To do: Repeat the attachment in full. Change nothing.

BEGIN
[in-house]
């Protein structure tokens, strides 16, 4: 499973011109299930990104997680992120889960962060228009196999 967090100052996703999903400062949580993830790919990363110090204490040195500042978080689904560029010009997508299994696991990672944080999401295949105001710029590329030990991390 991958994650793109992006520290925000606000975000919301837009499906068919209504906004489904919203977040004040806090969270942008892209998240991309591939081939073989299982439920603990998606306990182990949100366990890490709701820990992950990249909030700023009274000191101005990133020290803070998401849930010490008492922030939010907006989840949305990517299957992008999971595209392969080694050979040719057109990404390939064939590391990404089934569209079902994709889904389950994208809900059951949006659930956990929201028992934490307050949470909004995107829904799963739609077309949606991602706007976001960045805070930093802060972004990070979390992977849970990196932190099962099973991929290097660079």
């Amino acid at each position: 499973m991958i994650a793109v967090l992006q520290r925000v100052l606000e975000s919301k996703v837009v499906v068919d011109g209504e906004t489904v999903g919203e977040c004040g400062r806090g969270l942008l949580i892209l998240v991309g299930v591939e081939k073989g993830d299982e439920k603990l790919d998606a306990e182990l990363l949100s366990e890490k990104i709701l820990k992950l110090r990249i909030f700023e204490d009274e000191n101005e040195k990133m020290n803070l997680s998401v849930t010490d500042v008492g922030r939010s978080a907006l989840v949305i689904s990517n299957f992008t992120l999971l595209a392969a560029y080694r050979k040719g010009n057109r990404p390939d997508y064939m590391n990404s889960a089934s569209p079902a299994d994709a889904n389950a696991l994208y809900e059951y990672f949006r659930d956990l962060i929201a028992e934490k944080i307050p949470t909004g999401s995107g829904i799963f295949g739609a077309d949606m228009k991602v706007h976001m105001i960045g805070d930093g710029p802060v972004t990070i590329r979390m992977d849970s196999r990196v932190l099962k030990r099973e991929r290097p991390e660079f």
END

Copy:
[in-house]
């Protein structure tokens, strides 16, 4: 499973011109299930990104997680992120889960962060228009196999 967090100052996703999903400062949580993830790919990363110090204490040195500042978080689904560029010009997508299994696991990672944080999401295949105001710029590329030990991390 991958994650793109992006520290925000606000975000919301837009499906068919209504906004489904919203977040004040806090969270942008892209998240991309591939081939073989299982439920603990998606306990182990949100366990890490709701820990992950990249909030700023009274000191101005990133020290803070998401849930010490008492922030939010907006989840949305990517299957992008999971595209392969080694050979040719057109990404390939064939590391990404089934569209079902994709889904389950994208809900059951949006659930956990929201028992934490307050949470909004995107829904799963739609077309949606991602706007976001960045805070930093802060972004990070979390992977849970990196932190099962099973991929290097660079």
């Amino acid at each position: 499973m991958i994650a793109v967090l992006q520290r925000v100052l606000e975000s919301k996703v837009v499906v068919d011109g209504e906004t489904v999903g919203e977040c004040g400062r806090g969270l942008l949580i892209l998240v991309g299930v591939e081939k073989g993830d299982e439920k603990l790919d998606a306990e182990l990363l949100s366990e890490k990104i709701l820990k992950l110090r990249i909030f700023e204490d009274e000191n101005e040195k990133m020290n803070l997680s998401v849930t010490d500042v008492g922030r939010s978080a907006l989840v949305i689904s990517n299957f992008t992120l999971l595209a392969a560029y080694r050979k040719g010009n057109r990404p390939d997508y064939m590391n990404s889960a089934s569209p079902a299994d994709a889904n389950a696991l994208y809900e059951y990672f949006r659930d956990l962060i929201a028992e934490k944080i307050p949470t909004g999401s995107g829904i799963f295949g739609a077309d949606m228009k991602v706007h976001m105001i960045g805070d930093g710029p802060v972004t990070i590329r979390m992977d849970s196999r990196v932190l099962k030990r099973e991929r290097p991390e660079f």